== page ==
‘M’ is for Mombasa

Mombasa Tusks, PostkartenProject

The blue ink on this postcard has started to fade and bleed making it difficult to read. Some stamp collector/spend thrift has steamed off the large stamp on the right hand corner. The postcard seems to be from the 1950s, the bright colours in the postcard remind me of the old American Technicolor films I used to watch as a kid. It reads,

“The warm seas of the Indian Ocean are driving away the trail vestiges of the UK hostilities. We are staying literally 25 yards from a spectacular beach which really has white sands. In the garden avocados, bananas, paw paw and flame trees of thika grow in abundance. Out of the trees appear baboons, colobus monkeys and bush babies. The girls have been bare back camel riding = uncomfortable by all accounts!

Wish you were here,



Mombasa is an island city set in a deep natural harbour on the Indian Ocean and is the major seaport of Kenya. Mombasa’s Kilindini port facility is the best equipped on the East African coast and was the trading center for many centuries. It has a checkered history and has passed through the hands of different ruling empires from the Arabs, Portugese and the British. The exact founding date of the city is unknown but is suggested to be 900 A.D. By the 12th Century it had grown into a prosperous trading town. Mombasa acted as a key port in the complex Indian Ocean trading network.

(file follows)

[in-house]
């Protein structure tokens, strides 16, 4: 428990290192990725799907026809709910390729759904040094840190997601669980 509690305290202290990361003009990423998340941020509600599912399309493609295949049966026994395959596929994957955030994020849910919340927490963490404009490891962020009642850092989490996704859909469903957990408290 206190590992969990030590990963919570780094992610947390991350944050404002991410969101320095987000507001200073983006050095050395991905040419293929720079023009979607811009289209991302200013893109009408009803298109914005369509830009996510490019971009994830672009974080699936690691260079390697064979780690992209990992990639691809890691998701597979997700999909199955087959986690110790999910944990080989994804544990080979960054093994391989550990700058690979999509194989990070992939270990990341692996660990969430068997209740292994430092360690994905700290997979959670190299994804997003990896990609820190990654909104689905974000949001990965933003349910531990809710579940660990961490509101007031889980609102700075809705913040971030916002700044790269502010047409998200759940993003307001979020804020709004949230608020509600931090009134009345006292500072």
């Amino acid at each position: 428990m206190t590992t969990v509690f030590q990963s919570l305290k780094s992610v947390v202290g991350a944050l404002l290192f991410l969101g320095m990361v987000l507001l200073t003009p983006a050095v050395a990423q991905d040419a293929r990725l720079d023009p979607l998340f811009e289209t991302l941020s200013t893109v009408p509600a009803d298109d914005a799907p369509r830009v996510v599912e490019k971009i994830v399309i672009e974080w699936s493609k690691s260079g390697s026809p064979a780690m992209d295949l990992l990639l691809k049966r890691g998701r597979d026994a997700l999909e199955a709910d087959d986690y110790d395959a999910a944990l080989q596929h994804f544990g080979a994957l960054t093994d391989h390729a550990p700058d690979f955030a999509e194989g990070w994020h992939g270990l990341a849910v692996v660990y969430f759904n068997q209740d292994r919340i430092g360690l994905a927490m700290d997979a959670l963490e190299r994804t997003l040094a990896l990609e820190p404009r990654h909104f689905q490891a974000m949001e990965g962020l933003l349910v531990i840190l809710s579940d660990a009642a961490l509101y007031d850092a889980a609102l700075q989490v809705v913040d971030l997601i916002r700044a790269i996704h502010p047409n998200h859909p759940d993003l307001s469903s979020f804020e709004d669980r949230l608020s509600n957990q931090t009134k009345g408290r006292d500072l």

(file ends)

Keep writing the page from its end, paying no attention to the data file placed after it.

The Arab influence on Mombasa has been significant. Arab traders were known to sail down around to the Kenya coast from the first century AD onwards resulting in trade flourishing along the coast.  The British took control of Mombasa in 1895, after the sultan of Zanzibar leased the town to the British.  The British East African Protectorate was established, and promoted European colonization of Kenya lands and resources.  The center of its trade lay in spices, gold and ivory trading with countries as far as India and China. 

The Mombasa “Tusks” made of aluminum, appear like elephant ivory breeching from the ground to arch over the town’s entrance to spell out the letter ‘M’. Ivory was considered to be a valuable commodity. The structure was built in commemoration when Queen Elizabeth visited Mombasa in 1952. The Mombasa tasks were created as a symbolic gesture of embracing the Queen and the British Empire into the town and within its social structure.  Nowadays the Mombasa Tusks are a bit neglected.  Adverts and fliers are posted on the tusks and there are stories of a beggar making a home in the hollow of the tusks.

The British rule officially ended when Kenya finally gained independence on the 12th December 1963. 

Give me an “M”.